Twelve million visitors are expected for the Paris 2024 Olympics with an opening ceremony along the Seine and events in three dozen sites – so the Champions League final fiasco has made security a big concern.
Terror threats are one thing but heavy-handed policing at the Liverpool-Real Madrid game – where fans were hit with batons and sprayed with tear-gas – caused alarm at officers’ crowd control abilities.
After the game, police were missing as fans were attacked by gangs outside the ground.
Olympics organiser says lessons learnt
Although Paris 2024 will have up to 35,000 private security agents to ensure the safety of 10,000 athletes, spectators, event sites and fan zones, public security will be the job of 30,000 police and gendarmes, 10,000 soldiers, and city police.
Tony Estanguet, president of the Paris 2024 organising committee, said in a statement “lessons had to be learned” from the football fiasco but everyone would be “ready” in two years.
“When there is an event like this, inevitably it is a challenge and we have to learn the lessons – but security has been at the heart of our priorities for years.”
He said France did have the expertise for a safe Olympics, but not all security experts are convinced.
Seine opening is ‘criminal folly’
Criminologist Alain Bauer, who was tasked by the Ligue de Football Professionnel (LFP) to find out what failed at the final, said the Olympic opening ceremony might be the police’s biggest security challenge.
He told France TV before his appointment by the LFP that the opening ceremony was a “criminal folly”.
The organisers plan 200 boats carrying national teams and performers for 6km along the Seine, watched by 600,000 on the shores, but Prof Bauer said the plan was opposed by the Paris prefecture of police.
Difficult to defend opening plans
He said it was a security nightmare and, in an online interview with The Connexion, Prof Bauer said that “beyond the challenges of kamikaze drones, the increased risks of opening on the Seine are underestimated and you would be hard put to find one public or private expert to defend the choice.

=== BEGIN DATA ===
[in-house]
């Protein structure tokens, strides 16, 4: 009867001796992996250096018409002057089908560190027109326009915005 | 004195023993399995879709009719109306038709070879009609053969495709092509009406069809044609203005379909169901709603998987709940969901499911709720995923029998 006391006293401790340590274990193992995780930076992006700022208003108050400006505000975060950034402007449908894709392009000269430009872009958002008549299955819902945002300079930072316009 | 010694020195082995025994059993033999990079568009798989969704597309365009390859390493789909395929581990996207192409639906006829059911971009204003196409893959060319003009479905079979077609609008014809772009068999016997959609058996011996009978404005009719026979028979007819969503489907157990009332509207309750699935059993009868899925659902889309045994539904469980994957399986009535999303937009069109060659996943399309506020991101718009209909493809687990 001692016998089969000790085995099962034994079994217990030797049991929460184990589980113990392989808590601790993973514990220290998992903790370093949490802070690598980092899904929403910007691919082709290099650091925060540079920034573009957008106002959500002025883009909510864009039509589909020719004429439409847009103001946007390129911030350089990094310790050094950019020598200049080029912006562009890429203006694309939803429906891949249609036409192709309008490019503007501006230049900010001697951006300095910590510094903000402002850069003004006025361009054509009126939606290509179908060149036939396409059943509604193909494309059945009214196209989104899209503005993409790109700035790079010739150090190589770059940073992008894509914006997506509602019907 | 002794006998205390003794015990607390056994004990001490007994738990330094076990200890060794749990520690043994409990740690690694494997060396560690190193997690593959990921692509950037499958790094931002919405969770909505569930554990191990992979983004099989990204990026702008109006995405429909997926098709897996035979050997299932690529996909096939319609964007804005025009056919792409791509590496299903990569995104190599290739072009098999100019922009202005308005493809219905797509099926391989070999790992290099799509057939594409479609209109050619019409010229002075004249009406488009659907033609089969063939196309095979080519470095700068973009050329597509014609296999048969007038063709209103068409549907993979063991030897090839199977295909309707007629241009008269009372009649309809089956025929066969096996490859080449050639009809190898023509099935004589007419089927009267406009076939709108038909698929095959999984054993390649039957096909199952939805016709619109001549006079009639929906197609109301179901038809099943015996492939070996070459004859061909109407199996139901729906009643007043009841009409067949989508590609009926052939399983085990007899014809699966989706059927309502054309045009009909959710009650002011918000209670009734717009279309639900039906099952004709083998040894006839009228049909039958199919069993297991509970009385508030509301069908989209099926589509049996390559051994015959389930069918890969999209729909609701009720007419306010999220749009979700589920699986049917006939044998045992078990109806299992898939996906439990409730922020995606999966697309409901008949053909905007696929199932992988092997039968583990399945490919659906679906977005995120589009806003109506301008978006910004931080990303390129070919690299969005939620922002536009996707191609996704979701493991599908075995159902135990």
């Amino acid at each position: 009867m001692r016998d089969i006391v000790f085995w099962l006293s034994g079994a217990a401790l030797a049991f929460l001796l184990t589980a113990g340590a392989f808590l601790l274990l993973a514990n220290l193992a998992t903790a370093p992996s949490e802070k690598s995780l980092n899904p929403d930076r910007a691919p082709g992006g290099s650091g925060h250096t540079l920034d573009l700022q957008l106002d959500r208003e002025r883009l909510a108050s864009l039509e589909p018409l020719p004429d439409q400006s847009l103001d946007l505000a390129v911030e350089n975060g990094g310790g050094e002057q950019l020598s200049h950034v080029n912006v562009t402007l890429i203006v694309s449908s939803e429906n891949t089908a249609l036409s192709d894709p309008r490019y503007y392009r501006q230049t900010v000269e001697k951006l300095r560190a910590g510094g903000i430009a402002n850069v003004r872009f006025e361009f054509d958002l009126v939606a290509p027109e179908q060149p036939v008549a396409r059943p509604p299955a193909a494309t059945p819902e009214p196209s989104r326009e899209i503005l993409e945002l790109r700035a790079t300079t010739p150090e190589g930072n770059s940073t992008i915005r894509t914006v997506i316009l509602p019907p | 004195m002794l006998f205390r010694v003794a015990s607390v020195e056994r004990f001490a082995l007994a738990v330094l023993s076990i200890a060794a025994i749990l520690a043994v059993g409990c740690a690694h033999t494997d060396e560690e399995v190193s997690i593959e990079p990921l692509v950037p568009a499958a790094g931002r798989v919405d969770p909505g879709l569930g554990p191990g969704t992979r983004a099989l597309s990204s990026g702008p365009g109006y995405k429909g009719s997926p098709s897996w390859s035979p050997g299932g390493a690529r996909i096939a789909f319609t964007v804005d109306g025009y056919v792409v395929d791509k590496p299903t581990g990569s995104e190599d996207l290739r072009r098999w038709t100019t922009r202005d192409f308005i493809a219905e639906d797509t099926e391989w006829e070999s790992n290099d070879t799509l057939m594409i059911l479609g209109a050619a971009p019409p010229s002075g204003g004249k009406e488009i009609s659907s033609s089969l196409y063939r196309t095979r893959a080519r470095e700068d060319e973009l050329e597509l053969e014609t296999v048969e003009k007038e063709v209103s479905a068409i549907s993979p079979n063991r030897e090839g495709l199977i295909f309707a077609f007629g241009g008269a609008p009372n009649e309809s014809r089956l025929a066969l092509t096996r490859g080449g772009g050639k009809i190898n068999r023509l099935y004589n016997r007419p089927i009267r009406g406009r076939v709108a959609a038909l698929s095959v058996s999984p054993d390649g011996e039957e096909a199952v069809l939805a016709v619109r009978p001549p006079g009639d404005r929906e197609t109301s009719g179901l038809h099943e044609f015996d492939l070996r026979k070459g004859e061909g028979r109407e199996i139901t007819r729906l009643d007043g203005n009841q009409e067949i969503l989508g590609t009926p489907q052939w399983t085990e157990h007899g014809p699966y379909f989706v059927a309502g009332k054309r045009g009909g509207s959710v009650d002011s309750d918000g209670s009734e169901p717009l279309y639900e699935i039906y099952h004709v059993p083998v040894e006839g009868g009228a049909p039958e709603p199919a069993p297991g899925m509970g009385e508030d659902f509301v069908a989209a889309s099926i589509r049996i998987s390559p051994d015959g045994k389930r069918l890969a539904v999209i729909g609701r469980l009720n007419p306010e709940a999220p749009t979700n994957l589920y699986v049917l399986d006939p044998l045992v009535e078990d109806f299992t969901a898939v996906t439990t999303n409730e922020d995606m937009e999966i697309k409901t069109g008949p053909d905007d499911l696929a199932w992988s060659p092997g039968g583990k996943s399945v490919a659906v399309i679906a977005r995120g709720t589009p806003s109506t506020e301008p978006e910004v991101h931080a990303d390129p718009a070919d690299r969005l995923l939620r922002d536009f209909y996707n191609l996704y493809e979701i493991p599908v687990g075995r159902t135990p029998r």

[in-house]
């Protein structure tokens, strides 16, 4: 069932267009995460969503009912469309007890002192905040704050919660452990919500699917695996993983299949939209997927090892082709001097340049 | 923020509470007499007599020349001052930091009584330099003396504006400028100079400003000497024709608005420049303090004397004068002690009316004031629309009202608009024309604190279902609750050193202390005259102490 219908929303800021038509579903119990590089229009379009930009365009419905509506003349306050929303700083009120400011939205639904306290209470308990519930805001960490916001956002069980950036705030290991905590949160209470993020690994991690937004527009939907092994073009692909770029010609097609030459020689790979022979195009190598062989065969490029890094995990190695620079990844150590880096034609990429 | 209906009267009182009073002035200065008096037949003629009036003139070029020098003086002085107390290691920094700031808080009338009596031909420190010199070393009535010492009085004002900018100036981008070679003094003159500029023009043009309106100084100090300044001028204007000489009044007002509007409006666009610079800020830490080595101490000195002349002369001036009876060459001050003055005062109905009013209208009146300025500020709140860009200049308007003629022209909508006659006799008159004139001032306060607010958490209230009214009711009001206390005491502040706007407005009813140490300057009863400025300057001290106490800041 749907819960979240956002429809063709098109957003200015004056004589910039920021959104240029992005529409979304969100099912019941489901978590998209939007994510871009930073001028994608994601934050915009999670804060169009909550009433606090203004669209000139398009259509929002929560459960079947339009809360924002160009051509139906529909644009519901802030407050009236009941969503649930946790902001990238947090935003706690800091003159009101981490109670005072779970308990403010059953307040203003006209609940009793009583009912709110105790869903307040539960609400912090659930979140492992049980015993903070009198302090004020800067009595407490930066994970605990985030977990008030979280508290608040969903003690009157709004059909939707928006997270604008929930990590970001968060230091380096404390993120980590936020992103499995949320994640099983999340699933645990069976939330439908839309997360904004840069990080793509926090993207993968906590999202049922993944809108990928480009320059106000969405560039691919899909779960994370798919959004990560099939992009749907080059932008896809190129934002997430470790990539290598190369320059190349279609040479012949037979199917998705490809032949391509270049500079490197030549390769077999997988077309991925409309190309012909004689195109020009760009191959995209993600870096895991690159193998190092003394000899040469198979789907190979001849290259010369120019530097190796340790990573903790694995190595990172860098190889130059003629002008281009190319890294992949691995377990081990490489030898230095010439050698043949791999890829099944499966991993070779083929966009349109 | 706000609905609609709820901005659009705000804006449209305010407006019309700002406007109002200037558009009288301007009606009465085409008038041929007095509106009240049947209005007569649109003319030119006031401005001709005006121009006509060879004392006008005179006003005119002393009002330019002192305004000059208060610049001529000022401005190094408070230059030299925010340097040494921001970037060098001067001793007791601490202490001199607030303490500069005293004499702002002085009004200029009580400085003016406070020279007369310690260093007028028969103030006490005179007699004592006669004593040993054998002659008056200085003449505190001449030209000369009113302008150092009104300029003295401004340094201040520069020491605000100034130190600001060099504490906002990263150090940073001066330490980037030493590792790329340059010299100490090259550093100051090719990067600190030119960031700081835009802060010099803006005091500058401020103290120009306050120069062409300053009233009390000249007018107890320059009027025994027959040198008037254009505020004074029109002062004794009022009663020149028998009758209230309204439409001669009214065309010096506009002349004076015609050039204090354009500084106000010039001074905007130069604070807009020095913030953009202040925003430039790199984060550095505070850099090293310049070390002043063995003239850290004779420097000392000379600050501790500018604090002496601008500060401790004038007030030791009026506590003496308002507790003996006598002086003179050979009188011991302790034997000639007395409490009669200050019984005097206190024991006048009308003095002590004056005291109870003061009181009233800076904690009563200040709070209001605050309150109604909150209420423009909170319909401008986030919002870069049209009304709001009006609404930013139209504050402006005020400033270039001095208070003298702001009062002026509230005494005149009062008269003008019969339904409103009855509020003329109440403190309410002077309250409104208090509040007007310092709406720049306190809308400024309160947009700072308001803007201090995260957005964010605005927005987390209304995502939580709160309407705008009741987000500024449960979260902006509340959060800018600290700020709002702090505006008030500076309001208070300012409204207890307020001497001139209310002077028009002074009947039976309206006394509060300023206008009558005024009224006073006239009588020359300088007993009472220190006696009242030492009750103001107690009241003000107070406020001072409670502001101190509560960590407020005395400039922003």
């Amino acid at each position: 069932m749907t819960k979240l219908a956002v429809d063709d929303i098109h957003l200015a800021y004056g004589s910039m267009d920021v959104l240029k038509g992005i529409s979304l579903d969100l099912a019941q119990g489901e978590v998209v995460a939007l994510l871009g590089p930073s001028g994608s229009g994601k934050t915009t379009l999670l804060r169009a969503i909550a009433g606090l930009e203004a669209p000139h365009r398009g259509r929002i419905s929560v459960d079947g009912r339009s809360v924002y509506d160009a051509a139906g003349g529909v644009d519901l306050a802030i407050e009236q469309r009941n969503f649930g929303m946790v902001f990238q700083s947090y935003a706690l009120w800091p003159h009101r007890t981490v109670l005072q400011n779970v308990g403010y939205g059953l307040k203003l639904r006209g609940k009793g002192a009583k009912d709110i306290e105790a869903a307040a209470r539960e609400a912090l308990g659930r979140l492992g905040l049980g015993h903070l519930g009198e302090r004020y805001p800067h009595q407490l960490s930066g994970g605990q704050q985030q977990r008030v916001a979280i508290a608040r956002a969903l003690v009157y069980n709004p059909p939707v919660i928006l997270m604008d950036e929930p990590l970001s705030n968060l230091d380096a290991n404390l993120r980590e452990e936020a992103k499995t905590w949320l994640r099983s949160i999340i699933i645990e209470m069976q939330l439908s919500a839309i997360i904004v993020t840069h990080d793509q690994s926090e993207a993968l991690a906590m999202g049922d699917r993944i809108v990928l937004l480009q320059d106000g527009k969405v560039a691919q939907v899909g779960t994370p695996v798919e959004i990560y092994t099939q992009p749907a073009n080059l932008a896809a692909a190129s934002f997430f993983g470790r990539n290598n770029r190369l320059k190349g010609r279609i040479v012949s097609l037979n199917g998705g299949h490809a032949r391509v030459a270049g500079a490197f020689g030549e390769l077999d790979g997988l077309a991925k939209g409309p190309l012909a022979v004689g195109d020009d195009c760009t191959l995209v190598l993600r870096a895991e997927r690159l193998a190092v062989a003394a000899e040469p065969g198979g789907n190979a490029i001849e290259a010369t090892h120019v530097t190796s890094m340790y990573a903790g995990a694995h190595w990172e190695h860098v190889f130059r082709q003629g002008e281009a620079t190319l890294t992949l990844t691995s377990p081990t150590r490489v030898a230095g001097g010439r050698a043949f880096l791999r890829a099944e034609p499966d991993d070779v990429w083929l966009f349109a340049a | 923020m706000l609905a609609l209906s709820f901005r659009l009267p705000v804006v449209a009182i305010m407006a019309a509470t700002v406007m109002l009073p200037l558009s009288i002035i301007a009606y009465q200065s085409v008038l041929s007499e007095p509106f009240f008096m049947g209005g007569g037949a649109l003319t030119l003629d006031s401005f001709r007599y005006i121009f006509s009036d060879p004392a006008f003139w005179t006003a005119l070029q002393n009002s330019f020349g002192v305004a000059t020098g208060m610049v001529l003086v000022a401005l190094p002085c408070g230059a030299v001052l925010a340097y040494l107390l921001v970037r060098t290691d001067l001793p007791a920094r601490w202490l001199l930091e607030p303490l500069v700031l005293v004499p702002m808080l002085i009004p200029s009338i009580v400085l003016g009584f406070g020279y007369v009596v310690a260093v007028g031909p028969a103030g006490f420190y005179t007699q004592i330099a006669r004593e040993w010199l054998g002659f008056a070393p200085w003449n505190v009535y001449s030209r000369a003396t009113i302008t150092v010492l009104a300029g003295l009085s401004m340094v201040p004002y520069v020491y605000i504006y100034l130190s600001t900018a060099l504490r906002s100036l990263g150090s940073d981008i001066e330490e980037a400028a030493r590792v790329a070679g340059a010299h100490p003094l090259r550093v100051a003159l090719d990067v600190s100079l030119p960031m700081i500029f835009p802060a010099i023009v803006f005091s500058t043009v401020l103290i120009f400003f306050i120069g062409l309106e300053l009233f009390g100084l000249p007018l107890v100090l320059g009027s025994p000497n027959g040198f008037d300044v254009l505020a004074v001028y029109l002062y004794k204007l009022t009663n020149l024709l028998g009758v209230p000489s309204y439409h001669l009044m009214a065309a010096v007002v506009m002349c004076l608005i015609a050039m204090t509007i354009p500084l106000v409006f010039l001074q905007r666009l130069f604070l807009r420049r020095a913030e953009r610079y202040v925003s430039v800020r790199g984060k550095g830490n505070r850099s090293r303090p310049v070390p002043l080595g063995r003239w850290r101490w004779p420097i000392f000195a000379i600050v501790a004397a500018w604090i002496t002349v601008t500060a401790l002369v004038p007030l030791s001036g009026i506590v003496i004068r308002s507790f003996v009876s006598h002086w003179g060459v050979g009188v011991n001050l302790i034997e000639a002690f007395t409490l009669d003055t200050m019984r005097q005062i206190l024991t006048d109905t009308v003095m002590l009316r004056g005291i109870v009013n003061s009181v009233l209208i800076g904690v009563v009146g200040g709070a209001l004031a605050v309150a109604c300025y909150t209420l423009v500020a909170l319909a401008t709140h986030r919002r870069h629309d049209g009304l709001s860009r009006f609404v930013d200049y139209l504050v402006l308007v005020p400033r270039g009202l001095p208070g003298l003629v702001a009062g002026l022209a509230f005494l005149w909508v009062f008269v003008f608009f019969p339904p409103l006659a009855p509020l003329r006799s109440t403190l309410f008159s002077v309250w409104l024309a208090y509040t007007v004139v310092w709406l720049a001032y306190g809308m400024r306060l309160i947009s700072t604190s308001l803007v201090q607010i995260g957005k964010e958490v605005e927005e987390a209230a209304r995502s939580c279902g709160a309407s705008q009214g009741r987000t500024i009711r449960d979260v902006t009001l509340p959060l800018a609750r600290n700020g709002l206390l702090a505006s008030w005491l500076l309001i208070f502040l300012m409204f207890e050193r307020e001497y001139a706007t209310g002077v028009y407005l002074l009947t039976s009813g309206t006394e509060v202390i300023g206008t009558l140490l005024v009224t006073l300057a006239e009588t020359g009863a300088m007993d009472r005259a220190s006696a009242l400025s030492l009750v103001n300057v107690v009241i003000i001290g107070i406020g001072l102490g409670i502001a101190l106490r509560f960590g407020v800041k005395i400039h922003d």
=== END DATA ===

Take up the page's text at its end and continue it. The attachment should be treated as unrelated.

“The whole plan must be revisited and validated by independent and irrefutable experts and the final say should be given back to the Paris prefecture of police.”
Police not prepared for football crowds
In a report on the Champions League final to new Prime Minister Élisabeth Borne, the government’s lead representative for Paris 2024 Michel Cadot said that despite careful preparation there were several failures by public and football authorities – notably in failing to properly check tickets – but also by the prefecture.
He said the police did not direct supporters to the proper access points and were not well prepared for dealing with a large crowd.
Interior Minister Gérald Darmanin has already apologised for police over-use of tear-gas but Mr Cadot said this happened as no proper crowd control measures were in place.
He said lessons had to be learned for Paris 2024.
Political class stigmatised fans
Université Paris-Saclay sports policy specialist Clément Lopez said the media impact of the fiasco “should push the organisations involved to learn lessons in terms of stadium risk management, especially for the 2023 Rugby World Cup [which France is to host] and Paris 2024.
“That said, France has been confronted with these issues for more than 10 years and has hosted many events, especially the Euro 2016 football in a post-terror attack context.”
He said comments after the football final also showed a discrepancy between politicians’ judgments and fan testimonies “with at the heart a possible stigmatisation of football fans, by the French political class”.
Mr Cadot’s report highlighted this as it was clear politicians and police had based decisions – such as police wearing riot gear – on an intelligence report citing the Hillsborough disaster, although fans were cleared of that in an inquest that blamed police.
Students will fill security jobs
Stéphane Boudon, of main security union SNEPS-CFTC, said there were not enough stadiers security staff to cope with Olympic crowds.
Low pay meant many experienced staff gave up during Covid but Jean-Philippe d’Hallivillée of OPSE, which groups private agencies, said changes had been made to cope.
Professional security staff do a five-week training scheme to gain five-year work permits but a ‘light’ version for one-off Olympics staff saw this cut from 175 hours to 105.
Mr d’Hallivillée said “with three million students in France, we hope to recruit enough”, but he admitted one challenge was to hire more women guards to check female spectators.
He is involved in security coordination talks with Paris 2024 officials and said next year’s Rugby World Cup is seen as a dry run.